Stacey Scott reports:
The federal government has issued a warning to current and former public service employees, as well as members of the RCMP and Canadian Armed Forces, regarding a recent data breach that took place on October 19th. Officials have identified two companies, Brookfield Global Relocation Services (BGRS) and SIRVA Worldwide Relocation & Moving Services, as the sources of the breach. These companies provide relocation support for employees within the federal government.
It is believed that personal and financial information provided by employees to these companies since 1999 may have been compromised. The Treasury Board of Canada Secretariat has stated that due to the large amount of data involved, specific individuals impacted cannot be identified at this time. However, the government is taking steps to mitigate the situation.
Read more at Gillett News.
Although there is no mention of Brookfield on their leak site, on October 6, LockBit3.0 added SIRVA to their leak site, and subsequently leaked data, stating, “Sirva.com says that all their information worth only $1m. We have over 1.5TB of documents leaked + 3 full backups of CRM for branches (eu, na and au).”
The breach occurred weeks before the October 19 date mentioned in the news report, and DataBreaches suspects some Canadian media have confused the date of a government notice or update with the date of the breach itself. The BGRS website has been offline since September 29 and BGRS notified the government of the breach on September 29.
Read the November 17 statement from the Treasury Board of Canada Secretariat.
On November 19, LockbBit leaked SIRVA’s data. In addition to the tranche of data, they posted 17 screenshots and a chat log of negotiations.
The chat log indicates that someone representing SIRVA showed up in the chat on October 6 and asked how much the ransom would be. When told $15 million, the SIRVA’s negotiator asked:
We would like to ask you to provide a detailed file listing showing the files you took from our systems. We need the file listing to show a total data size so that we can compare that against the 1.5TB you referenced on your blog. We will also need you to show us what the three database backups were.
When given a filetree, the negotiator asked: “Are you able to provide file listings that maintains the file path and shows the file size and total file count and data size of each list?”
At each stage, the negotiator for SIRVA managed to get some concessions or information from LockBit, but by October 12, their offer was no more than $1 million, and no further progress was made. On October 18, LockBit’s message in the chat read:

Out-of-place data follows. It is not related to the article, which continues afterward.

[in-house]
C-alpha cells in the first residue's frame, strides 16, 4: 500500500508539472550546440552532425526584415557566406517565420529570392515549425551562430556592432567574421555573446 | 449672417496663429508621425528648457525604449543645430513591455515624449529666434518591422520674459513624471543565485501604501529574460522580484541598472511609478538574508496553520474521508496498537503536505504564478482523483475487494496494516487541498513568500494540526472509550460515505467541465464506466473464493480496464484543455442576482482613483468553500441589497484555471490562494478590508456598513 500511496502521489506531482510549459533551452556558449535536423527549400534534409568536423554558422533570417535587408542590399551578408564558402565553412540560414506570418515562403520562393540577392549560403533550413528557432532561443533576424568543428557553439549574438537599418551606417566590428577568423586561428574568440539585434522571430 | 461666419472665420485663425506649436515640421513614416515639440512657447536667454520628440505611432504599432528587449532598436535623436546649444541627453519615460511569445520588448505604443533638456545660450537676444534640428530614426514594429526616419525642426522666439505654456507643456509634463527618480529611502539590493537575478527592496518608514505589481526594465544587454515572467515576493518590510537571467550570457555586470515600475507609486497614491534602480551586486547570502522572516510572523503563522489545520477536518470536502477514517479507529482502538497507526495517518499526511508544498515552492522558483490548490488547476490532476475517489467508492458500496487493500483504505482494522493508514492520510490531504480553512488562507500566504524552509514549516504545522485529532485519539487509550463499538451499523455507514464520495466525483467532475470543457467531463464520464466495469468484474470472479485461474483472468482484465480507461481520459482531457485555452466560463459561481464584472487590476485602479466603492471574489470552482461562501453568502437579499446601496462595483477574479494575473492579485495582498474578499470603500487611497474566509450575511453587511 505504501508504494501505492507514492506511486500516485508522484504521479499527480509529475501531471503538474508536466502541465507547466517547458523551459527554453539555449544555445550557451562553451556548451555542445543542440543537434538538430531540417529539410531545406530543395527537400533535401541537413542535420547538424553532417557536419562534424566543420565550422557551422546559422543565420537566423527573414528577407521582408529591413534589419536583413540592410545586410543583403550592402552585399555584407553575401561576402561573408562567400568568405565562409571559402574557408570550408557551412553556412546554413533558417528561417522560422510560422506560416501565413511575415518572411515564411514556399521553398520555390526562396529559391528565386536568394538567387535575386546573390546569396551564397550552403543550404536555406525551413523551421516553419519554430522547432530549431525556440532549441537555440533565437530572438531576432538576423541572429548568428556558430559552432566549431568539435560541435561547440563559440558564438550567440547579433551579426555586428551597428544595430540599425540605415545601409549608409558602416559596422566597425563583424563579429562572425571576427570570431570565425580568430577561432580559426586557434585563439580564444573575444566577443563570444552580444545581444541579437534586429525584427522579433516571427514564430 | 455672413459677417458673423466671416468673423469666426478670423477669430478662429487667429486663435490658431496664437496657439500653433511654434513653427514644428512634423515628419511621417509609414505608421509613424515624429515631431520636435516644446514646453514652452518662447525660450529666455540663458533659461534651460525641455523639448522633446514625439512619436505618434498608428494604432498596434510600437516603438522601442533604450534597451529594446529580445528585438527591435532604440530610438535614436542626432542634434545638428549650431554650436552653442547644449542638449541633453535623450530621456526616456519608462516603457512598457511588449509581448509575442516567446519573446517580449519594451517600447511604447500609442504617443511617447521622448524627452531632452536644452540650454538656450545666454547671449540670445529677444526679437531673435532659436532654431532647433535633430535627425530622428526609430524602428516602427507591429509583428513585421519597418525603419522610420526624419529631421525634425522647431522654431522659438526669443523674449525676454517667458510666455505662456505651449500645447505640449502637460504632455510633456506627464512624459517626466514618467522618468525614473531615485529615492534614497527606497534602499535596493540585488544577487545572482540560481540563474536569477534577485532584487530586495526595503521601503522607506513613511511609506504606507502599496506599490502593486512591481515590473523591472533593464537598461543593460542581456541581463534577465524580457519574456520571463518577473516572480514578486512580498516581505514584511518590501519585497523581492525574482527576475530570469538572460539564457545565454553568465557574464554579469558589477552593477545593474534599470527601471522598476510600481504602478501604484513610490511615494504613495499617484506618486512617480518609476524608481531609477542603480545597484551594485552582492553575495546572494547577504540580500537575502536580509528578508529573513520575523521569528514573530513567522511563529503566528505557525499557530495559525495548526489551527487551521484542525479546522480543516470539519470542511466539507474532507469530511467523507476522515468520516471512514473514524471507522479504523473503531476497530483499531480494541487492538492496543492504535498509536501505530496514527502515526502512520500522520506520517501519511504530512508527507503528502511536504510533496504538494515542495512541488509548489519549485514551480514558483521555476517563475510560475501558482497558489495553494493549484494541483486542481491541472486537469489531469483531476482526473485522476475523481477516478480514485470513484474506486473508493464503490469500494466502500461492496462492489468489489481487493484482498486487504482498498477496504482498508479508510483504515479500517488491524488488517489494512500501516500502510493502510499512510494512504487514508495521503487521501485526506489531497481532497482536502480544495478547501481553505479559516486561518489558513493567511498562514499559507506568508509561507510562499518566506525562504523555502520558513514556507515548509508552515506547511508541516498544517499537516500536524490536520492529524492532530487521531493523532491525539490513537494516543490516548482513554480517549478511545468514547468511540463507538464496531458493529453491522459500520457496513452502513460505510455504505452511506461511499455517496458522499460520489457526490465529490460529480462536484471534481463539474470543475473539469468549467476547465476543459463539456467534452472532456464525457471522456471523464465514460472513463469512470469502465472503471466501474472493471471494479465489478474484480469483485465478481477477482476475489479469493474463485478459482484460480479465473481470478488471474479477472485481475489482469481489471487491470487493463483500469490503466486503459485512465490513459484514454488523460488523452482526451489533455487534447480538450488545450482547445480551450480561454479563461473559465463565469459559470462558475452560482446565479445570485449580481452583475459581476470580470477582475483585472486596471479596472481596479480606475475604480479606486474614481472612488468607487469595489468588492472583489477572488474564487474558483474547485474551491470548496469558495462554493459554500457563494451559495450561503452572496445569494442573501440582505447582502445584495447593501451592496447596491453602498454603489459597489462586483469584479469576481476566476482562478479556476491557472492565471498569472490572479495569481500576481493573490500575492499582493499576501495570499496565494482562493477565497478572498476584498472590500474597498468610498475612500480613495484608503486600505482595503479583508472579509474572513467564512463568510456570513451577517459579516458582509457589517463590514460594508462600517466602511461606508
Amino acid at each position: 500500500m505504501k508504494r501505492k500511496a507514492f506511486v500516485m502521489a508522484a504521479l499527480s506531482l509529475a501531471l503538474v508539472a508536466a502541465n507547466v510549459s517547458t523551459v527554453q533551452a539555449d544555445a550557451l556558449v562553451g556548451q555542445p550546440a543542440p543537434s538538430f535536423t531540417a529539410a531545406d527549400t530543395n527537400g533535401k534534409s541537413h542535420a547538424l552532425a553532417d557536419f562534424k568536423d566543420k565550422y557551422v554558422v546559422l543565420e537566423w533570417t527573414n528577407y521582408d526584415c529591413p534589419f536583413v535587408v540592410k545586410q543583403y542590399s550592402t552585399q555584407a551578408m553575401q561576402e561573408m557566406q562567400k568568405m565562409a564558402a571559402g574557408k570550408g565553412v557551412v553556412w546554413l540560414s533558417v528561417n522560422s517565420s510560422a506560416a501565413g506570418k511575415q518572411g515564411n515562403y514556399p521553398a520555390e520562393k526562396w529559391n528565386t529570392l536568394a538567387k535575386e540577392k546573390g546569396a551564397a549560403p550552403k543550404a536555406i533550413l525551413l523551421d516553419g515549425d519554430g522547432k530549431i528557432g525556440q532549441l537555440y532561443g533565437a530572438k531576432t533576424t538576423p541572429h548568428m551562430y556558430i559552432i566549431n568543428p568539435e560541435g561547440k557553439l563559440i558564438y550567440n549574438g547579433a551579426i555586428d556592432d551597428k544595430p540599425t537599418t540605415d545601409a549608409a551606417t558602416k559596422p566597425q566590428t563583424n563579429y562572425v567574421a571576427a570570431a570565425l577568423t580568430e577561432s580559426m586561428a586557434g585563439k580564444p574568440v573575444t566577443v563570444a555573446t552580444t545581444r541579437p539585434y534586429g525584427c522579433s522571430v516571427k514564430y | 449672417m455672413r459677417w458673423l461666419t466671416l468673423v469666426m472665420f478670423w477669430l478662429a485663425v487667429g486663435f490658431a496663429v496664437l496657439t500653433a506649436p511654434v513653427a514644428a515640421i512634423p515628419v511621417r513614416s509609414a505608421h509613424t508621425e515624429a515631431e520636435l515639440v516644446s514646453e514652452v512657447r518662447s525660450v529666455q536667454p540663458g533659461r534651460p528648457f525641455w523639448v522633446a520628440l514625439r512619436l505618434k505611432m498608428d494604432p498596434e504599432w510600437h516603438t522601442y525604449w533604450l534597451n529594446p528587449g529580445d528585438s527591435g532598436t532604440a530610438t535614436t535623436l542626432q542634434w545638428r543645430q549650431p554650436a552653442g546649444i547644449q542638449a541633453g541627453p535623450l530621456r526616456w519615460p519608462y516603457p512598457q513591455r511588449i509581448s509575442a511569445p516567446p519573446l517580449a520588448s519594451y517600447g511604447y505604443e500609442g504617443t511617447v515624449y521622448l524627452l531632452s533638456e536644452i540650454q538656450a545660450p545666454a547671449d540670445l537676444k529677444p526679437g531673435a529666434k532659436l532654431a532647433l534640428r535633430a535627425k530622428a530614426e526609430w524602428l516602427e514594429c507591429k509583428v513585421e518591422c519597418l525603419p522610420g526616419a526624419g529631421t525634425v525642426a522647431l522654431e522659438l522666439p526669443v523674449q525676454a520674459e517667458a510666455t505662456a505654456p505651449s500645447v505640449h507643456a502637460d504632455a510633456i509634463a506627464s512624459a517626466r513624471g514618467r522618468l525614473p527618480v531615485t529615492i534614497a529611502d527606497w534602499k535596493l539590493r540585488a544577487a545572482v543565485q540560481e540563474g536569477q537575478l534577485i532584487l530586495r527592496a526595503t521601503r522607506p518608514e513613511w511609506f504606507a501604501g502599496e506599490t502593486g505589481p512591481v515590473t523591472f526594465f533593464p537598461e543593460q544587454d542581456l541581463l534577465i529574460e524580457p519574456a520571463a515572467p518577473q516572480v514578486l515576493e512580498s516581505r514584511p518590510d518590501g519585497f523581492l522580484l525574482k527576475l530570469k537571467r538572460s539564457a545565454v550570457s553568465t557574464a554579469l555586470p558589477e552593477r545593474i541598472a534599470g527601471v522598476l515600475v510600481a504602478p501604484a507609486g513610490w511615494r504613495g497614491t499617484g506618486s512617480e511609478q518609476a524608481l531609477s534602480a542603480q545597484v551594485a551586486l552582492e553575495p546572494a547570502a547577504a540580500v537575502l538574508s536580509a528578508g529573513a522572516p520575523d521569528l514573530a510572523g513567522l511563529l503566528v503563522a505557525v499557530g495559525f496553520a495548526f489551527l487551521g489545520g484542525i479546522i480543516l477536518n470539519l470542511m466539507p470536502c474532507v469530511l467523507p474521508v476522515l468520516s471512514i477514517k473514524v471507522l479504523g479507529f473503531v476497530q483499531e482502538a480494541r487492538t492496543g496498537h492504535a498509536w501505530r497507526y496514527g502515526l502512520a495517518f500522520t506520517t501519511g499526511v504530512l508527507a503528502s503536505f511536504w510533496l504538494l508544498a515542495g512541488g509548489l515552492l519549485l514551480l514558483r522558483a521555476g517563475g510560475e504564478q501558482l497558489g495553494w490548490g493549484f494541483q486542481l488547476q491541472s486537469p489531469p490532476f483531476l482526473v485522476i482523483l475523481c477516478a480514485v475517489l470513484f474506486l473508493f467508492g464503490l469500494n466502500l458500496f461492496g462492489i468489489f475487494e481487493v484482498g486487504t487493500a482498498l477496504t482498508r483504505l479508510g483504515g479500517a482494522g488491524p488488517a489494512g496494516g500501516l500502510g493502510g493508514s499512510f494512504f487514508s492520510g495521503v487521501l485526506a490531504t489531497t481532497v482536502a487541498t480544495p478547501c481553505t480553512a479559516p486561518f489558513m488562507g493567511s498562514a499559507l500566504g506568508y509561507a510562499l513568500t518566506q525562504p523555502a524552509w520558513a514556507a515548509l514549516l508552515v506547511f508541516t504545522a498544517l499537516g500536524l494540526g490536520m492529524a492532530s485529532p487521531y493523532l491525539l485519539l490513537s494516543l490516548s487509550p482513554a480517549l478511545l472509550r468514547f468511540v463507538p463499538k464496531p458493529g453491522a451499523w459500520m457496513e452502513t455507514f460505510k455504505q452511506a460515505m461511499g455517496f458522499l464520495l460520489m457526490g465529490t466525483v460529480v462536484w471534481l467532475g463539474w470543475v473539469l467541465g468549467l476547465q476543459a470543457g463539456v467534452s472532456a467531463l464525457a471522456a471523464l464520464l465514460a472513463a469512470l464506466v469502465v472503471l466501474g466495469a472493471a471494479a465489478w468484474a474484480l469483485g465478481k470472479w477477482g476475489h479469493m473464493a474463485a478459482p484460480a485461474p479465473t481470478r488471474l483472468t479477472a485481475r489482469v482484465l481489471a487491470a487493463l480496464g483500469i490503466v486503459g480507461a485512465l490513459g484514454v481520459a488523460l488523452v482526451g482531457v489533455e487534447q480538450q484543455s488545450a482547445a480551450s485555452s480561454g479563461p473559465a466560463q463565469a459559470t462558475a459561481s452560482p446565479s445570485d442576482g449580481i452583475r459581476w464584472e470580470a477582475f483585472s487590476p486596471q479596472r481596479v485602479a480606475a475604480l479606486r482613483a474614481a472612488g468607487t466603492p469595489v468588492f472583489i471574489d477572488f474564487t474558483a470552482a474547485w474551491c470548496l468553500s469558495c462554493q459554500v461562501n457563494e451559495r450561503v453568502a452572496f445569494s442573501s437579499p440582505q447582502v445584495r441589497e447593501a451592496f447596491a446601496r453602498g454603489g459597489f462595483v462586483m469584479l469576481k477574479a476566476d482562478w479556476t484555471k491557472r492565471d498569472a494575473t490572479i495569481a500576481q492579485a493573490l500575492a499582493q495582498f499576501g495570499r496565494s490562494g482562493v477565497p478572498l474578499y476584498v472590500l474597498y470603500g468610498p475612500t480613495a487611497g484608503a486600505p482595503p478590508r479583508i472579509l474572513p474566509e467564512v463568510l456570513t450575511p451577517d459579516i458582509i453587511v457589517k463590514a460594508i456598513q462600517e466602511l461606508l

Hello, this is boss Loсkbit, my partner asked if he can make an additional discount and agree to your miserable pennies, I refused him. The thing is that since October 1, according to the new rules it is strictly forbidden to make a discount of more than 50% of the originally announced redemption amount, so the partner has no right to make a discount on a single dollar even if he wants it very much and believed in your funny fairy tales about your poverty and the last possible price for you $7.500.000. I as the Boss will be very happy to see your information on my blog, your information will be kept there forever. The only way to prevent the leak is to accept my last possible price, otherwise you will not only suffer losses from the leak but will be repeatedly attacked again in the future and will not know in what original way your very profitable and successful company was hacked until now. All the best, you can continue negotiations with my partner.
There were a few more interactions after that, but no agreement was ever reached, and the last entry shown is dated October 19. Whether there was any more negotiation in the month between then and the data leak starting is unknown to DataBreaches.
DataBreaches did not download nor examine the data dump, but did a quick attempt to download to see if the download was working. It was, but at LockBit’s slow-as-molasses download speed, it would take almost one month to download each of the .tgz archives.
But what about Brookfield Global Relocation Services (BGRS)?
Is there more data that LockBit has acquired? Is BGRS still in negotiations in LockBit or did LockBit dump everything as SIRVA? If LockBit does have data from BGRS that has not yet been dumped, will we see another data dump soon, or will LockBit try to monetize the data by selling it if BGRS refuses or has already refused to pay ransom?
There is still a lot we do not know about this incident, including why data going back 24 years was able to be accessed and exfiltrated.
This post will be updated when more information becomes available.